Non-stop change.

Only hours after I wrote last week, the Abbot said, "Can you see me after dinner? It will only take two minutes." It turns out that our Registrar has to have a surgery this week and will be convalescing for several weeks, and it was decided that I could, and thus would, be fast-track trained to take over--as of tomorrow afternoon.

The next day, my first day of training for the registrar's job, was also my first day of training for two service positions more substantial (and visible) than anything I've done here: altar usher and altar attendant. By the end of last Wednesday, I was a bit of a jumped-up mess, feeling no small degree of cognitive overload. 

But in subsequent days, aided partly by some exceptionally skillful teaching, I've been settling into all three positions, realizing where my competencies lie and where I feel less comfortable--and realizing that even when I feel less than comfortable, I have competencies that can and should be more important now than any personal preference I might have thought I had. So, perhaps most importantly, after several days on the job, I'm not shying away from the main telephone when it rings (the fact that we have caller ID is also helpful). I've learned that doing a job as swiftly as possible is not always desirable. (Is this something I'd ever learned before?) I've begun learning how to check my speed and register whether it's coming from full presence and following my body or whether it's coming from an unacknowledged desire to stay one step (or more) ahead of everyone around me. Or whether it's coming out of blind panic. I've begun learning all over again how to see variations and mistakes in a job as proof that I'm a learning human, rather than proof that I'm doomed to failure. My body has learned (again) that we're okay here and that we're staying around and that it knows how to do the jobs that I've been asked to do: long sticks of incense no longer wave all over the place in my shaky hands because my hands aren't shaking as much anymore.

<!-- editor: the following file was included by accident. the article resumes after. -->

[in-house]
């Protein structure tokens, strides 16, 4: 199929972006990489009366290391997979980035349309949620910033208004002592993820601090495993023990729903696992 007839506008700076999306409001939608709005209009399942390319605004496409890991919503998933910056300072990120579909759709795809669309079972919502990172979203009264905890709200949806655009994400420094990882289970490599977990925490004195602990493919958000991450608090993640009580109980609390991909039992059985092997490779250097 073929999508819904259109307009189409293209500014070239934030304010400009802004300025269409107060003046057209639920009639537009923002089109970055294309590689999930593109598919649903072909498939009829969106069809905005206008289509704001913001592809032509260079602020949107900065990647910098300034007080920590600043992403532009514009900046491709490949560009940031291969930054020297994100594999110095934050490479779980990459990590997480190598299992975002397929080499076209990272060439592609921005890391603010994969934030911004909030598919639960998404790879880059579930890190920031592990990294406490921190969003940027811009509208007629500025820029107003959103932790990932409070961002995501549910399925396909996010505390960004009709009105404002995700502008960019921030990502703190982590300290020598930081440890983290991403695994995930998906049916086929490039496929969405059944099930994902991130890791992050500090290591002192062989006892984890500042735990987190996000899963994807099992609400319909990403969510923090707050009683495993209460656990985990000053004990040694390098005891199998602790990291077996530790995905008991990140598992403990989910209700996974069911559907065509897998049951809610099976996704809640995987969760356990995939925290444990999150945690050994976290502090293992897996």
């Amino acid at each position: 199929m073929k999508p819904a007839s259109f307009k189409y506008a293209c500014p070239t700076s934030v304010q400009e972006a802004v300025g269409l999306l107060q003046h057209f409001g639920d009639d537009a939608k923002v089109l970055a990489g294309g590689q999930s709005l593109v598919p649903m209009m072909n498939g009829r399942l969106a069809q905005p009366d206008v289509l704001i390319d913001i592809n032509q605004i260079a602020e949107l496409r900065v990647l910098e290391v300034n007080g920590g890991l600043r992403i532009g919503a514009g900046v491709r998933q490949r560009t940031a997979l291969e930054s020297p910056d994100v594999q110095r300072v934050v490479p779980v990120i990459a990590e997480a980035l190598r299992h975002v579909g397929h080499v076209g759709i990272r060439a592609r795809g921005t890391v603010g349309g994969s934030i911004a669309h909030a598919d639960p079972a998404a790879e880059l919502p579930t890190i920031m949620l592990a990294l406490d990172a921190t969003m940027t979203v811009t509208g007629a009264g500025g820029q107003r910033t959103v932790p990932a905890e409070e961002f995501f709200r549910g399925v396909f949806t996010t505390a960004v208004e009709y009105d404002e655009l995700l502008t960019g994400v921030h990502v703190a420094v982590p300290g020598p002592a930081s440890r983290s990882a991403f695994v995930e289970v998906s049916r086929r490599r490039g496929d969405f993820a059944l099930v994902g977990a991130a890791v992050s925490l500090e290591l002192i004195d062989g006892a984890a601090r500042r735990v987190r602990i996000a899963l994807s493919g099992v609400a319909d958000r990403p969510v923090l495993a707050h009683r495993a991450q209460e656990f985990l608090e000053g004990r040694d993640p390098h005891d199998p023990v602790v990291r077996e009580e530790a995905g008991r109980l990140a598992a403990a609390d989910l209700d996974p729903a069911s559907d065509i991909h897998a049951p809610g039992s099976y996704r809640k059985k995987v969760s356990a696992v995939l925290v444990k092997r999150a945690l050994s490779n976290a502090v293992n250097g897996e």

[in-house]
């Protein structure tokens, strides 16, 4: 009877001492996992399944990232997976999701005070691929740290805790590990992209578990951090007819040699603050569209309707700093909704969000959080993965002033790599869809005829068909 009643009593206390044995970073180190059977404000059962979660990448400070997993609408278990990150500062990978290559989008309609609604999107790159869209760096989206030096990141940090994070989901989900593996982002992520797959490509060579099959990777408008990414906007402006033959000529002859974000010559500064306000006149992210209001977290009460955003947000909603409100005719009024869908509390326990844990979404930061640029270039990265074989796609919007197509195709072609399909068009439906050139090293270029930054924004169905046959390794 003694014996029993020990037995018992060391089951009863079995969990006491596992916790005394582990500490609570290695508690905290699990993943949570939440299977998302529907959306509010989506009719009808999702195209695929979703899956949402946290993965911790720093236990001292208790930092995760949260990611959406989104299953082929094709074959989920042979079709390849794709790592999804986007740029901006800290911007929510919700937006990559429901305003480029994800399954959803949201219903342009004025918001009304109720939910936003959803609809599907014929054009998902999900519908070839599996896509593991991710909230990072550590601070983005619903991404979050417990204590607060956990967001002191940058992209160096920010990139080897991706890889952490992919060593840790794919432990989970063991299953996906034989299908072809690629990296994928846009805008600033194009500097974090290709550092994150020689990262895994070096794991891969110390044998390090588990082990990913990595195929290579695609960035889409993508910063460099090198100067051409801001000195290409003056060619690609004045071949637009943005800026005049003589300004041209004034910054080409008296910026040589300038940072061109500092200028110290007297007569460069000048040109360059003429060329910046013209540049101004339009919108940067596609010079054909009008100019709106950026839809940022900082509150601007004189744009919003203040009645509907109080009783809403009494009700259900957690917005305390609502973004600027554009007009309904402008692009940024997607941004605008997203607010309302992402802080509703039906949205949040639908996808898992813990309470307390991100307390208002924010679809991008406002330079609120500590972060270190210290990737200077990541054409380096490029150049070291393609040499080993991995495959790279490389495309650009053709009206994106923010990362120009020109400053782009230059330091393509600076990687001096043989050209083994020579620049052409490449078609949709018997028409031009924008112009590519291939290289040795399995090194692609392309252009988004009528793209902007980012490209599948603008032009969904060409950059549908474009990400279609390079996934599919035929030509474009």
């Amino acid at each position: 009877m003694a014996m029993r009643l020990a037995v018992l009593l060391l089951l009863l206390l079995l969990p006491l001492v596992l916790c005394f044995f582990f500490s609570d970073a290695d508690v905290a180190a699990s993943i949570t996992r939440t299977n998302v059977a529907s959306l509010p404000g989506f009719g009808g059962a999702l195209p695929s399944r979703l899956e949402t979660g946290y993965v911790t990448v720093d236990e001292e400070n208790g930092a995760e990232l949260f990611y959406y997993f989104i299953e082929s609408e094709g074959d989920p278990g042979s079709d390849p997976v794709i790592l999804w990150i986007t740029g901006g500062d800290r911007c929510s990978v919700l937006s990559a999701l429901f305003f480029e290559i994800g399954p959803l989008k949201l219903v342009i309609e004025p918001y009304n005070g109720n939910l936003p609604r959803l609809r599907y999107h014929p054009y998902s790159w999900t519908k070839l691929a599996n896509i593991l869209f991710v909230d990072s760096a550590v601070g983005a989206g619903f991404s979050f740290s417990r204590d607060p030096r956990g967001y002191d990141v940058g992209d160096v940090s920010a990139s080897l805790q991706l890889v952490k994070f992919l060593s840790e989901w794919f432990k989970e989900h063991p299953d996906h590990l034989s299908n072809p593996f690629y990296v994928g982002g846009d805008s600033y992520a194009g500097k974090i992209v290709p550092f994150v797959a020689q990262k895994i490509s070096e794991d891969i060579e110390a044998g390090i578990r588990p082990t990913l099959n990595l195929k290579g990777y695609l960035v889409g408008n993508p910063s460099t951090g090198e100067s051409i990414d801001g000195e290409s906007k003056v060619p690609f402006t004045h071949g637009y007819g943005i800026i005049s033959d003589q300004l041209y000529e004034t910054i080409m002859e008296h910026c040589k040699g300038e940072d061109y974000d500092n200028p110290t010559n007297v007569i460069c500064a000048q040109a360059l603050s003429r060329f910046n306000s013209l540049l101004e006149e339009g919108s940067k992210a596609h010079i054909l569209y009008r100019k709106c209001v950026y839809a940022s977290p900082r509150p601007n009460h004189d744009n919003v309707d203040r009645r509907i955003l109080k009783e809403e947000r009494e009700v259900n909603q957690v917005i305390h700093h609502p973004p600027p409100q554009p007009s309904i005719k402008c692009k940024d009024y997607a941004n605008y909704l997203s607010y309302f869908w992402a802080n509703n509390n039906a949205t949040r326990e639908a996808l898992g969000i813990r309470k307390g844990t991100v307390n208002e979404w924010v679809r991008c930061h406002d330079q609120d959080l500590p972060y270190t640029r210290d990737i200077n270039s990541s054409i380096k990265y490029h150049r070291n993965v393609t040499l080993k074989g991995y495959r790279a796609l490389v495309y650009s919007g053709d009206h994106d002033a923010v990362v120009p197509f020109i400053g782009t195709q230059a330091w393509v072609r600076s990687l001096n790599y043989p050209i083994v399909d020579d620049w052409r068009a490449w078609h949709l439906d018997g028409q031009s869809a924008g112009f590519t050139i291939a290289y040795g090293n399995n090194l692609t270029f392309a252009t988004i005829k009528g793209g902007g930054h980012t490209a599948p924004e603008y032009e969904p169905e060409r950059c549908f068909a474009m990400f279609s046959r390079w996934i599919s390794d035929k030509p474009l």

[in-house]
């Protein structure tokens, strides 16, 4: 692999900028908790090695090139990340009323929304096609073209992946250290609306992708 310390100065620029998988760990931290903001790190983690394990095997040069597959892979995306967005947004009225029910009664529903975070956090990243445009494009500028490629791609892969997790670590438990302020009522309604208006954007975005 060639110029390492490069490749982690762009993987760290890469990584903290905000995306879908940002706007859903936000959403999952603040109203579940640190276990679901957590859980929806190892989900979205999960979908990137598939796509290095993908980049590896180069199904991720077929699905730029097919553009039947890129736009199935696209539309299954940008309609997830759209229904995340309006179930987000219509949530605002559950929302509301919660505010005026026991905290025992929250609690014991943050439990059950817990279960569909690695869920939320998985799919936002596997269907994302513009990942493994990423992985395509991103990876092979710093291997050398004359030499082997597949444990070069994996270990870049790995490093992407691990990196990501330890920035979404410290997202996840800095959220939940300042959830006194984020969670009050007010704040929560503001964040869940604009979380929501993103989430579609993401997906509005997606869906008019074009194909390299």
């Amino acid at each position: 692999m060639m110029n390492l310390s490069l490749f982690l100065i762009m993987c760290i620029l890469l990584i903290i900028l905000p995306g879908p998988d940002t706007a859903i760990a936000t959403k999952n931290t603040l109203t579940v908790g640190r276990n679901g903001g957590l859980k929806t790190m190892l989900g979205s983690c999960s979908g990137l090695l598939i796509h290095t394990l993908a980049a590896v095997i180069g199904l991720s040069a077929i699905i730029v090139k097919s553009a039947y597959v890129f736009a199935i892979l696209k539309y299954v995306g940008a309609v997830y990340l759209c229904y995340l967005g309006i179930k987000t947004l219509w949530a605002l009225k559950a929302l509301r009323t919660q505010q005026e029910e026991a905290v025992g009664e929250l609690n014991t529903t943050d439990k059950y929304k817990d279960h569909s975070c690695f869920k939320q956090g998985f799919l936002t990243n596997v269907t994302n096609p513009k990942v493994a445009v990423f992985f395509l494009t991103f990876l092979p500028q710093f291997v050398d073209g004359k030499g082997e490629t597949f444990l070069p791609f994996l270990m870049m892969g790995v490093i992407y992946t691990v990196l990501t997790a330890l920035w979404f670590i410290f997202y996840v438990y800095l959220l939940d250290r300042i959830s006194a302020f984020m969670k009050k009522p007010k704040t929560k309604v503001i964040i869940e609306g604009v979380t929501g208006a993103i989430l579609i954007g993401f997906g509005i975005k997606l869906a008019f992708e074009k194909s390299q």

Really, I'm learning all over again how to be with people--to be eye to eye not with people the way I think they should be but with people as they are.

Across the dining hall from me, my fellow residents are discussing variations of love, and one has just posed to another a question about why he has claimed that eating another human being cannot be a manifestation of love, despite his earlier declaration that love is culturally defined and variable.

We have four more hours before our Sunday-Monday-Tuesday morning weekend comes to a close--in a ceremony in which I now play a specific, foregrounded role.